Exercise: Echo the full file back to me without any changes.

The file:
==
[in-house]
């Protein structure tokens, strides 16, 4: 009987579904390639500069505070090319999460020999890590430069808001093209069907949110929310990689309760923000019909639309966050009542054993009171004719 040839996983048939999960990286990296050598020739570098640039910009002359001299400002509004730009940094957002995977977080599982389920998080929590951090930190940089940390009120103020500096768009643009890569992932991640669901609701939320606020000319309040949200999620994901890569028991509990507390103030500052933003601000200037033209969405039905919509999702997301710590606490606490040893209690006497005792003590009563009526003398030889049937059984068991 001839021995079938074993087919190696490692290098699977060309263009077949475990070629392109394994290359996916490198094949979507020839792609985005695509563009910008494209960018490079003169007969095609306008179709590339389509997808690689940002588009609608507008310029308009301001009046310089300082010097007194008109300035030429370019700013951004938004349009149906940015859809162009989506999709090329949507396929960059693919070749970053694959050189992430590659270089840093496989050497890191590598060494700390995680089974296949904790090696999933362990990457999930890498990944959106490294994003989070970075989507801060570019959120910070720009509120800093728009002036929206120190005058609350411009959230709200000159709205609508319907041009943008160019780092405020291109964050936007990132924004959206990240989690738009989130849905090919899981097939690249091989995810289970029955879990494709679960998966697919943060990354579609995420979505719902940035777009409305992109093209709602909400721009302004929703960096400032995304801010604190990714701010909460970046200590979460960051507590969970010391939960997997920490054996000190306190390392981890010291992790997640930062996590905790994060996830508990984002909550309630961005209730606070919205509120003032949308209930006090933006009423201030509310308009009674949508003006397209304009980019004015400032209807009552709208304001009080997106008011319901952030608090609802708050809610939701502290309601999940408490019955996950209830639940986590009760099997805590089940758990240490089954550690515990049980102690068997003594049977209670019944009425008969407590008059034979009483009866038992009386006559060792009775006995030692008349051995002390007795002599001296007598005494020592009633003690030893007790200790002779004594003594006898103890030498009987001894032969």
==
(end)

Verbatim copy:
[in-house]
């Protein structure tokens, strides 16, 4: 009987579904390639500069505070090319999460020999890590430069808001093209069907949110929310990689309760923000019909639309966050009542054993009171004719 040839996983048939999960990286990296050598020739570098640039910009002359001299400002509004730009940094957002995977977080599982389920998080929590951090930190940089940390009120103020500096768009643009890569992932991640669901609701939320606020000319309040949200999620994901890569028991509990507390103030500052933003601000200037033209969405039905919509999702997301710590606490606490040893209690006497005792003590009563009526003398030889049937059984068991 001839021995079938074993087919190696490692290098699977060309263009077949475990070629392109394994290359996916490198094949979507020839792609985005695509563009910008494209960018490079003169007969095609306008179709590339389509997808690689940002588009609608507008310029308009301001009046310089300082010097007194008109300035030429370019700013951004938004349009149906940015859809162009989506999709090329949507396929960059693919070749970053694959050189992430590659270089840093496989050497890191590598060494700390995680089974296949904790090696999933362990990457999930890498990944959106490294994003989070970075989507801060570019959120910070720009509120800093728009002036929206120190005058609350411009959230709200000159709205609508319907041009943008160019780092405020291109964050936007990132924004959206990240989690738009989130849905090919899981097939690249091989995810289970029955879990494709679960998966697919943060990354579609995420979505719902940035777009409305992109093209709602909400721009302004929703960096400032995304801010604190990714701010909460970046200590979460960051507590969970010391939960997997920490054996000190306190390392981890010291992790997640930062996590905790994060996830508990984002909550309630961005209730606070919205509120003032949308209930006090933006009423201030509310308009009674949508003006397209304009980019004015400032209807009552709208304001009080997106008011319901952030608090609802708050809610939701502290309601999940408490019955996950209830639940986590009760099997805590089940758990240490089954550690515990049980102690068997003594049977209670019944009425008969407590008059034979009483009866038992009386006559060792009775006995030692008349051995002390007795002599001296007598005494020592009633003690030893007790200790002779004594003594006898103890030498009987001894032969």